Redfox Tech Talk on Zinc FM with Peter

Apple patents new phone -saving ‘fall protection’ system

We all know someone who’s had that moment: the dropped phone. Your heart skips a beat as it slides out of your hand or off the table top and goes crashing to the floor. If you’re lucky, the screen doesn’t crack and it still works. Better yet, you’ve got a tough case that can take a beating. But you’re not lucky, you don’t have a tough case, and now you have a cracked screen and a few hundred dollars in repairs coming up. Fortunately, this moment might soon become a distant memory as Apple has received an official patent for a device that can actually spin your phone in mid-air, ensuring it lands on its back or on a non-sensitive edge, protecting your screen and internal components. By leveraging tech already inside iPhones (e.g. accelerometer, gyroscope, and GPS), the mechanism could activate a small motor (potentially they could even use the vibration motor) to quickly correct the way the phone falls by adjusting its centre of gravity. More advanced variants include mechanisms to jettison the headphone cables, or to extend or retract air foils to further control the fall. One embodiment even included miniature gas canisters that would exert thrust forces to slow the fall!

Apple was awarded a patent covering a futuristic iPhone protection system that can recognize when a phone is dropped, calculate an estimated point of impact and shift its center of gravity to avoid striking sensitive components.

Google unveils ‘smart cutlery’ which compensates tremors

Google is throwing its money, brain power and technology at the humble spoon. But these spoons are a bit more than your basic utensil: Using hundreds of algorithms, they allow people with essential tremors and Parkinson’s disease to eat without spilling. The technology senses how a hand is shaking and makes instant adjustments to stay balanced. In clinical trials, these “Liftware” spoons reduced shaking of the spoon bowl by an average of 76 percent. The technology senses how a person’s hand is shaking and makes instantaneous adjustments to stay balanced. Google acquired the small start-up back in September, and hope to have these in full production within the next 12 months.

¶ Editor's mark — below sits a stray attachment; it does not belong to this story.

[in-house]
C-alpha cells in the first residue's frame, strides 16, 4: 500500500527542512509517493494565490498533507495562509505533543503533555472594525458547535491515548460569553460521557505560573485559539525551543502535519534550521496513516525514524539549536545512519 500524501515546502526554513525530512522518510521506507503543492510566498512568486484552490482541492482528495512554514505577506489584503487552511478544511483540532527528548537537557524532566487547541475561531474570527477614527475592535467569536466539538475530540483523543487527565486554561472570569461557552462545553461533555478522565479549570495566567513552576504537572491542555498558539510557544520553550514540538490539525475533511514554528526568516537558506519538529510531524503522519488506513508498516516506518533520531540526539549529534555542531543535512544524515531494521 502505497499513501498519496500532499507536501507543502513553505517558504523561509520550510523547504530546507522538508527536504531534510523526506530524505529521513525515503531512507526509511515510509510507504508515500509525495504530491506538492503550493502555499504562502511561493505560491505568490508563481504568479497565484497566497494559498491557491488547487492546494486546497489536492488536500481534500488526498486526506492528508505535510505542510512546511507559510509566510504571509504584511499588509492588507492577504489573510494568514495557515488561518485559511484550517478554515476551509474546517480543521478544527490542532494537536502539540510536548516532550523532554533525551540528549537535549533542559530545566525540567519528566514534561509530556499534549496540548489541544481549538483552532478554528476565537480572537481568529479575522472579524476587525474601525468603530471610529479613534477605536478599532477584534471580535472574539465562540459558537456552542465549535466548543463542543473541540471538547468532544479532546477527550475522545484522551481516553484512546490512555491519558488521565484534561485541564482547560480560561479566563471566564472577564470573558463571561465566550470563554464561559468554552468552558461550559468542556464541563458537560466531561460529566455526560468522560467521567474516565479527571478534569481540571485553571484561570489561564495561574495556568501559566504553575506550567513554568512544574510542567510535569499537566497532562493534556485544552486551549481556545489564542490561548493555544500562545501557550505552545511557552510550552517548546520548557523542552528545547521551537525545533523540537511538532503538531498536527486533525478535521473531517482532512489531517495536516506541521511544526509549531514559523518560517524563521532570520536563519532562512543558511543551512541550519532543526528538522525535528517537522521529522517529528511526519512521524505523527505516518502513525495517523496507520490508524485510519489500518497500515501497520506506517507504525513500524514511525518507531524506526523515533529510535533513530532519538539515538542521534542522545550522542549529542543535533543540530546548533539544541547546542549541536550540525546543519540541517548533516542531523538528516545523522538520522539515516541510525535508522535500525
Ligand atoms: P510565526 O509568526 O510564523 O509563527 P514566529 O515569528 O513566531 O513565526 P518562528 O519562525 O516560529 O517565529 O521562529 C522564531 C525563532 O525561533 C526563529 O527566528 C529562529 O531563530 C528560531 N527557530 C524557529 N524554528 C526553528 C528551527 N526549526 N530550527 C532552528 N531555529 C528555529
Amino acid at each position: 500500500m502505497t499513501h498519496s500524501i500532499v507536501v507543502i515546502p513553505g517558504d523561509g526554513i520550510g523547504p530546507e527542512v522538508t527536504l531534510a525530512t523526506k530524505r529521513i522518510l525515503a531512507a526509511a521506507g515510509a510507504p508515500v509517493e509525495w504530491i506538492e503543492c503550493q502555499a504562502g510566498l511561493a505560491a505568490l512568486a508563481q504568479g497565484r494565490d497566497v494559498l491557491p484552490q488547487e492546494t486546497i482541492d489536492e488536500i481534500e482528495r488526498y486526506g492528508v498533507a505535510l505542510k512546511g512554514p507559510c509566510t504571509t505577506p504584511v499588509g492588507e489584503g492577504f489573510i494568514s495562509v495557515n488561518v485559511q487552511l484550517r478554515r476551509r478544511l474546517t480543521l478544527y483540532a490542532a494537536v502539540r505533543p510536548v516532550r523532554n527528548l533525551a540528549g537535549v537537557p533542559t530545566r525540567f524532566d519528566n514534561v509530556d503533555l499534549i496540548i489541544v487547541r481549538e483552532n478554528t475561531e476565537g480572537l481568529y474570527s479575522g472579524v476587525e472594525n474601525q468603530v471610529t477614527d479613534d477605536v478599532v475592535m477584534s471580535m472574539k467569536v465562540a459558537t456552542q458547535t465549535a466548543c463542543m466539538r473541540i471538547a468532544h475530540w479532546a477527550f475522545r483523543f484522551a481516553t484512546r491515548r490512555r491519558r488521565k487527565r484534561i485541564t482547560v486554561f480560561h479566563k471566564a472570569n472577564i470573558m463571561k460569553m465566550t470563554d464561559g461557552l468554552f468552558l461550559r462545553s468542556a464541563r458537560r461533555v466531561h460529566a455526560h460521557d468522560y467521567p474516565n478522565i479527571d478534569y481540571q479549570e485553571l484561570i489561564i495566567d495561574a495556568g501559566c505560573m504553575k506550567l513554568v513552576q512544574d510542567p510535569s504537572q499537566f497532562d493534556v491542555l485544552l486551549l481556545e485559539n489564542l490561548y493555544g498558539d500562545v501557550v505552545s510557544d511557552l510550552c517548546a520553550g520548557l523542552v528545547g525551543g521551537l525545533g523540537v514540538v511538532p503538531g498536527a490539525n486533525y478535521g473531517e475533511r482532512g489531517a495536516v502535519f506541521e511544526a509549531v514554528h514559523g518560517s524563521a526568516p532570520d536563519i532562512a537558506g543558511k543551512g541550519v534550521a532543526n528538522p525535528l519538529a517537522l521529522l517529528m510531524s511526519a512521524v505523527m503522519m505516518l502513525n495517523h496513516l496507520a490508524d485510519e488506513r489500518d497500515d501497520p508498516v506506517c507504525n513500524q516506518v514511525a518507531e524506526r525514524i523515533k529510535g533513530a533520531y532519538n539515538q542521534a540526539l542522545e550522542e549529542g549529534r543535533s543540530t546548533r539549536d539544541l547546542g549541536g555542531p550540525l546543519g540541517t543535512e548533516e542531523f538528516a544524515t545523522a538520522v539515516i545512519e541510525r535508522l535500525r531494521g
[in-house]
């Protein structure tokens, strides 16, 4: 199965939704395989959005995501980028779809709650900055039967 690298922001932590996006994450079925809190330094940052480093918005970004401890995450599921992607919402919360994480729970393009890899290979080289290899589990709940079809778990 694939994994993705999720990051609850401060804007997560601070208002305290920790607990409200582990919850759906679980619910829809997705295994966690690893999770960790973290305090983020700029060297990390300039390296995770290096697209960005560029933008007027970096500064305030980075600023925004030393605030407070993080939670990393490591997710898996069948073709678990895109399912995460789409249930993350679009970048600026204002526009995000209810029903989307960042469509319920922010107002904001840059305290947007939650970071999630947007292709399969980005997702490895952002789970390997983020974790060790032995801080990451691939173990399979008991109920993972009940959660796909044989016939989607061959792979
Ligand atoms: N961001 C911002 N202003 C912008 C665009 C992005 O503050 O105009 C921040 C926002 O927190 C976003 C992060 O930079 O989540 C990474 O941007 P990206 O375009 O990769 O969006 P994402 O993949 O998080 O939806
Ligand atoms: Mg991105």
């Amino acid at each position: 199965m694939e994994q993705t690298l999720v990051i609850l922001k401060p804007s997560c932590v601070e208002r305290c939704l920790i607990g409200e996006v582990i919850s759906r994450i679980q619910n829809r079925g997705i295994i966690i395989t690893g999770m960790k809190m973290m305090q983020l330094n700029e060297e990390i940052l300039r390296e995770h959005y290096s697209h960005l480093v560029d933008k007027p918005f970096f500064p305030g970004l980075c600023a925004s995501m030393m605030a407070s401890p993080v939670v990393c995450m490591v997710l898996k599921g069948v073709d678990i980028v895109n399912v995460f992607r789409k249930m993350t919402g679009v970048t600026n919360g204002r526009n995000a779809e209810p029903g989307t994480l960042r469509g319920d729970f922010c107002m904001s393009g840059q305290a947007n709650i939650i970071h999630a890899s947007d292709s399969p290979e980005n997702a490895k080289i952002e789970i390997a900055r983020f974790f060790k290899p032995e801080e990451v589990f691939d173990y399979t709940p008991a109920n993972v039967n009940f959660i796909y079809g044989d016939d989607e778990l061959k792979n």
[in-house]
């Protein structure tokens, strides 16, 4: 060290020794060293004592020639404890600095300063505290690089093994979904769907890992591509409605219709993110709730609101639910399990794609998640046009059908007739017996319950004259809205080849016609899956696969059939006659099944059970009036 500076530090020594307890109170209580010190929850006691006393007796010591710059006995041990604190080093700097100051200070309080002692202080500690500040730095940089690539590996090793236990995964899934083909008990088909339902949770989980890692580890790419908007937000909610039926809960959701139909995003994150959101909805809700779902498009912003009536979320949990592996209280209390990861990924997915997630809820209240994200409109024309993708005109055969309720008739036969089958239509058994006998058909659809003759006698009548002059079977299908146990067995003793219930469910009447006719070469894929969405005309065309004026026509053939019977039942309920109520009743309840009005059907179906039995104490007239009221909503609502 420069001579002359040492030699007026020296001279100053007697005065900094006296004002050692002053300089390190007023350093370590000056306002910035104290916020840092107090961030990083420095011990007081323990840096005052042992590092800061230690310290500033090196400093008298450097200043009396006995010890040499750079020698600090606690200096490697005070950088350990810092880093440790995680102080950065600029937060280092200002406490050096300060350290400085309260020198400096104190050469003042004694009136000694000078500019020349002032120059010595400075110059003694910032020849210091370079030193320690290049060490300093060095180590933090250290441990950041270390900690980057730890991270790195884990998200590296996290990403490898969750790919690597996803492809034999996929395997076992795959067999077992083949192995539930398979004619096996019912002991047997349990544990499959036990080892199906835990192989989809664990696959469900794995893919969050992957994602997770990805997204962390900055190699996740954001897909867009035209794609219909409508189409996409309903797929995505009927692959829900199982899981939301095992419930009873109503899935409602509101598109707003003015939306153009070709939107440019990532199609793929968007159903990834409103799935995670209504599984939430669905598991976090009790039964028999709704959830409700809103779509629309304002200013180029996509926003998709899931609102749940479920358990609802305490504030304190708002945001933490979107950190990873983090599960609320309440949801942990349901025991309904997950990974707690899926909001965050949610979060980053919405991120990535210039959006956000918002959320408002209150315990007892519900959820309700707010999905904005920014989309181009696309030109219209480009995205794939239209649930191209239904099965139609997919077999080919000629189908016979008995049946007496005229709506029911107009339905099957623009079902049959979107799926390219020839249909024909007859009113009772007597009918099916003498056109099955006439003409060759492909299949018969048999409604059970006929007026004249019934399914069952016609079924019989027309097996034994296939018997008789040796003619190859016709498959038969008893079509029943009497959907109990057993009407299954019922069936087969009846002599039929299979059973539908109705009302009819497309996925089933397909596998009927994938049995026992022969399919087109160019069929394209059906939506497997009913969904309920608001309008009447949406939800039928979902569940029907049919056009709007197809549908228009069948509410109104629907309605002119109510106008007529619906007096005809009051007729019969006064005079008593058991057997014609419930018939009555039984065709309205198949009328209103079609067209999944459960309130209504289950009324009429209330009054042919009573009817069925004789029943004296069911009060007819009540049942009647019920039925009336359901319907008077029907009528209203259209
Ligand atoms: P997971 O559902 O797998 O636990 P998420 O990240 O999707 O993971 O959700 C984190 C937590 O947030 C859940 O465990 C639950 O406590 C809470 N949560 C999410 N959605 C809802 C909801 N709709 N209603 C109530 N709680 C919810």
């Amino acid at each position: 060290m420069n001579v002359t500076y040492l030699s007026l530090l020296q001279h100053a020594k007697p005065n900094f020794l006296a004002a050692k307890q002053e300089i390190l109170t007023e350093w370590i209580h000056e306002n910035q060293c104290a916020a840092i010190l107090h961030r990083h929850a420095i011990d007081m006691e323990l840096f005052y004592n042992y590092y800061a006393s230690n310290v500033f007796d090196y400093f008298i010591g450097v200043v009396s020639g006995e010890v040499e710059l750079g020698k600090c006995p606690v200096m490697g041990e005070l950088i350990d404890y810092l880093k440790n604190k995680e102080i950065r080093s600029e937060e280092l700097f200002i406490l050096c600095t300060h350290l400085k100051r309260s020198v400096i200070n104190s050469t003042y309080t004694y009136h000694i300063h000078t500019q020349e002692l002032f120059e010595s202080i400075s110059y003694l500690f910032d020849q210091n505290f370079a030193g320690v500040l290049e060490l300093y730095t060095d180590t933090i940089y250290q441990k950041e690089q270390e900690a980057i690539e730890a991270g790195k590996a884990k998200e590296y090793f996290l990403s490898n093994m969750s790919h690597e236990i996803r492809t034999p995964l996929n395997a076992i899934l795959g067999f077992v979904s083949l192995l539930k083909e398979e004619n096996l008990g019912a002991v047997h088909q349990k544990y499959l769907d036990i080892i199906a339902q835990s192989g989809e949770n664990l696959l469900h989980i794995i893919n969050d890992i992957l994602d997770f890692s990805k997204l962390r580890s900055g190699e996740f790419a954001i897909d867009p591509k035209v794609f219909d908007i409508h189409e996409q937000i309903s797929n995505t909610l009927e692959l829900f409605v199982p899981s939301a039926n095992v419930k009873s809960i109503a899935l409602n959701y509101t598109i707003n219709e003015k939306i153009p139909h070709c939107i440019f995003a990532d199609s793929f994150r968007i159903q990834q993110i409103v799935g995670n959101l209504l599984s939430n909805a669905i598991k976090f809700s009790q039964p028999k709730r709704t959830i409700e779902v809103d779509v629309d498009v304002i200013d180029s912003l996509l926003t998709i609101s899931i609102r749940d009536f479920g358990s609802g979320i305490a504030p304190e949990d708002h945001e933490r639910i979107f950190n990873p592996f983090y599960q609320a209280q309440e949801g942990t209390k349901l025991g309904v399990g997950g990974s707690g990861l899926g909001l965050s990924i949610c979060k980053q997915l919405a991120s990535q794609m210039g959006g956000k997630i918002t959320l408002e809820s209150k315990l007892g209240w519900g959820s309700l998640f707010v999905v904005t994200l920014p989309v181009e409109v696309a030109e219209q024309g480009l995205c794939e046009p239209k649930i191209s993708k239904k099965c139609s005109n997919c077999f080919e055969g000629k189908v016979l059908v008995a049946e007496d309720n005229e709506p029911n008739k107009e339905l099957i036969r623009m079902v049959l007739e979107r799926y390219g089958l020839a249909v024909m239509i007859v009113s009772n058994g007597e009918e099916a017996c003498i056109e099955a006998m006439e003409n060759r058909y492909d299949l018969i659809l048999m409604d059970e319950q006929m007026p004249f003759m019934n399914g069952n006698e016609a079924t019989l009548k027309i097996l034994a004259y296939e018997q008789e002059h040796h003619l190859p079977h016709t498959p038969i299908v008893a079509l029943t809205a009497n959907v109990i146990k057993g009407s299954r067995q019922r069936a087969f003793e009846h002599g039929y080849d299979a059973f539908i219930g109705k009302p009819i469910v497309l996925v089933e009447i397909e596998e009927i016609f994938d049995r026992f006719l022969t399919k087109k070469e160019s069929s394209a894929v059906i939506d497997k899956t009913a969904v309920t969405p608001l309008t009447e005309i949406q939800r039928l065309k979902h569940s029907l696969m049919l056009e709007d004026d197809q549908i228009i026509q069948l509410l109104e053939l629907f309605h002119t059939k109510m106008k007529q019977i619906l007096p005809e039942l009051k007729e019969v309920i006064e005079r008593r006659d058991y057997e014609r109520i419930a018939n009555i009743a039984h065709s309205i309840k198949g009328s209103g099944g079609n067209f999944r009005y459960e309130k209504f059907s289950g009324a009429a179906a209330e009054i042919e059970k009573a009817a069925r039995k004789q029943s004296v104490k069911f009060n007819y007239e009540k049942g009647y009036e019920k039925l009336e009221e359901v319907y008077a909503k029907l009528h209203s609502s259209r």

Google unveils its latest product – smart cutlery that steadies tremors

PYRO Fireshooter turns you into the wizard you always wanted to be

Ever wanted to literally shoot fire from your fingertips? Yeah, me too. Well now we can! A company called “Ellusionist” has released the PYRO Fireshooter, and it’s exactly what it sounds like: a wrist-mounted device that shoots fireballs. Yes. Fireballs. The PYRO unit comes with 4 individually triggered barrels and a remote trigger used to launch the fireballs. Designed primarily to be part of a magic act, this thing shoots fireballs up to 10 feet in the air and, frankly, is just insanely, James-Bondishly cool. At a price point of $174 US, it’s also completely affordable for the amount of amazing it offers. A must-have for any illusionists, wizards, or secret agents: 10/10.


The first of its kind, PYRO is a high-tech, wrist-worn, James Bond style device that allows you to shoot magnificent balls of fire from your open hand.

Hacked hearing aid lets you listen to WiFi

A UK science writer and a sound artist have teamed up to turn a set of hearing aids into devices that are actually in tune with inaudible digital frequencies and convert them into something you can hear. The writer, who is actually the one wearing the hearing aids thanks to a decade of slowly progressing hearing loss, was inspired by the aids themselves, which are Bluetooth-enabled and can stream audio from a mobile phone. The modified device takes a range of information including signal strength, network names, the number of networks in the area, and even their location to create an alien soundscape. Taken at face value, it’s a pretty cool idea. But the implications go far beyond hearing digital signals: the ears are actually better at processing mass information than the eyes are, and many researchers are looking into auditory interfaces as a potential new avenue to improving people’s lives in all kinds of ways.

Swain and sound artist Daniel Jones hacked the writer’s hearing aids in order to translate the unseen world of wi-fi signals into alien soundscapes.